So any sales you can waft my way will be hugely appreciated. This book has been written with all my skill and knowledge behind it, the experience of writing several dozen novels, and I feel certain many thriller-reading people will find pleasure in it.
I thank you all in advance for any retweets or Facebook shares or reviews or other promotional help you can offer this new and highly atmospheric book-baby of mine … The blurb follows.
Thank you!
Jane x
What happens when love is perfect? Too perfect?
When her glamorous cousin Emily drowns, Caitlin flies to the South of France for her funeral, full of bitter-sweet nostalgia for the summer they spent there as wild teenagers. Her aunt Tamsin, once a film star, now suffering from dementia, invites Caitlin to stay at her chateau high above the beach at Cap d’Antibes.
Suddenly the gorgeous, charming Robin is back in touch, son of a Hollywood film producer.
Tamsin warns her to stay away from him, but Caitlin can’t resist her teenage crush. Soon the pair are falling madly, deeply in love … all over again.
But something doesn’t feel right. What was Robin’s relationship with her beautiful cousin? And what is her aunt trying so desperately to conceal? The chateau on the Cap may be beautiful, but it hides dark secrets.
Was Emily’s death an accident? Or could it have been murder?
ALL YOUR SECRETS is an atmospheric psychological thriller that simmers with tension and will keep you guessing, from the bestselling author of GIRL NUMBER ONE and LOCK THE DOOR.
You can buy your copy here.
5 Responses to “A Friend’s New Book…”
  1. This article is SOOOOO timely! Thanks for sharing it, Michael. This comes during a week when I’ve been wringing my hands over the publishing industry, preparing to release novel number 2 as a self-published author who couldn’t find an agent. I was venting with my author-mentor Sharon earlier this week about how I wish I could get my titles in with even a small independent publisher, not even to make money but simply to get the visibility of a broader distribution. But alas, my brain knows how the industry works, and this story is a perfect example of what I know to be true. So in the meantime, I write because I can’t NOT write, and because my stories would explode inside me if I left them there. Fortunately I don’t have to use my earnings to put food on the table.

    Jane, your book looks FABULOUS, and for the love of indie authors everywhere, I’m off to buy it. If we don’t support each other, who will? Best of luck to you! I’ll be cheering for your success!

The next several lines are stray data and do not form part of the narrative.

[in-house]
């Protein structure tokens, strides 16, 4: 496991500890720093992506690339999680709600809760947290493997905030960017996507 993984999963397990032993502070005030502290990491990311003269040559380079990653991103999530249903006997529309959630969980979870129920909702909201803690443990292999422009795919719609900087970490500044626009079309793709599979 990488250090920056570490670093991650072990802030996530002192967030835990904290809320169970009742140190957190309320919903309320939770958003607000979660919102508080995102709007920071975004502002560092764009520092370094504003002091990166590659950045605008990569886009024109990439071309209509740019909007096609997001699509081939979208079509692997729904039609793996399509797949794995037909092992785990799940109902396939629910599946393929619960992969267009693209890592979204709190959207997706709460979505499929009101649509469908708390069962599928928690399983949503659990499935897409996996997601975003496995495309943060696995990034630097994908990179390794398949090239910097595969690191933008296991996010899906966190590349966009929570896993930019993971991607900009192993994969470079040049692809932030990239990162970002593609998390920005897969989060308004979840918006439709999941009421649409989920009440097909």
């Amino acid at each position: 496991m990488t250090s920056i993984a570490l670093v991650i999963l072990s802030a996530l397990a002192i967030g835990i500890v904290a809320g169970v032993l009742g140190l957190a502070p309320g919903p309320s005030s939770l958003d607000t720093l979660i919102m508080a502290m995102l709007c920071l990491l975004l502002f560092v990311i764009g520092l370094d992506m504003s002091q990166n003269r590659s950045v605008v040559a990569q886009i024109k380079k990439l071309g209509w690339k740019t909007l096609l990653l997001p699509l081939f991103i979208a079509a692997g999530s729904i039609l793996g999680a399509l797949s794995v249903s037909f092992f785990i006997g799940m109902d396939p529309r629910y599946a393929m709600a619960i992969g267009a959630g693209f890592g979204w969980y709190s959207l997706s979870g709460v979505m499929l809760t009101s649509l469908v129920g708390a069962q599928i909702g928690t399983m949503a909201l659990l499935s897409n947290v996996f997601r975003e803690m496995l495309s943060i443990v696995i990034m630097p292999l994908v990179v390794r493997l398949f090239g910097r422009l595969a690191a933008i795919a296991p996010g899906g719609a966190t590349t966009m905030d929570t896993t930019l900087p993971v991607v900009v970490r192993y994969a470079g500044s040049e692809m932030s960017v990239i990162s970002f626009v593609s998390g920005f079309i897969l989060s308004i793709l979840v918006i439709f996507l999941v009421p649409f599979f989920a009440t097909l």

• It just goes to show that you are a really kind and generous person, Stephanie. Thanks for the comment, and still more for the offer to buy a copy of Jane’s book. I know she’ll be really grateful for your words (it does look a fabulous book, doesn’t it?). All very best of luck with your own latest. I’m sure you’ll get lucky soon. Let me have details of it, and I’ll promote it on my site for you.


      • I’m happy to do it. Have already made the purchase, and will probably start on it tonight! I have been reading through the books put out by others in my connected world of indie authors, and I am astounded at the amazing talent. It’s just too bad more of the reading public pushes aside indie authors so easily. I don’t blame them, really. It’s from a lack of knowing better rather than animus. It’s only been within the last six years that I’ve learned how publishing works, otherwise I used to be the same way! Now I know that there is brilliant talent to be found in both the traditionally published and indie worlds, and pros and cons in going either route. The grass just always looks greener on the other side of the fence, doesn’t it?

        Thanks too, for your generous and gracious offer. I thought I might have had your email once, but I’m not sure (I’ll have to look). Contact you through your website as the best way perhaps? I could also Twitter DM you, but maybe you don’t check those. Just let me know your preference.


  2. Thanks so very much, Stephanie! How lovely of you to buy my book. I sincerely hope you’ll enjoy it. And thank you so much, Michael, for hosting this blog post. I agree that things are getting tougher all round in publishing, and I’m not sure where it will all end or what writers like us should do for the best. But we want readers, we need readers, or else what is it for? And if self-publishing is the only way to guarantee at least a few readers, then that’s where we need to go. Good luck!

    Liked by 1 person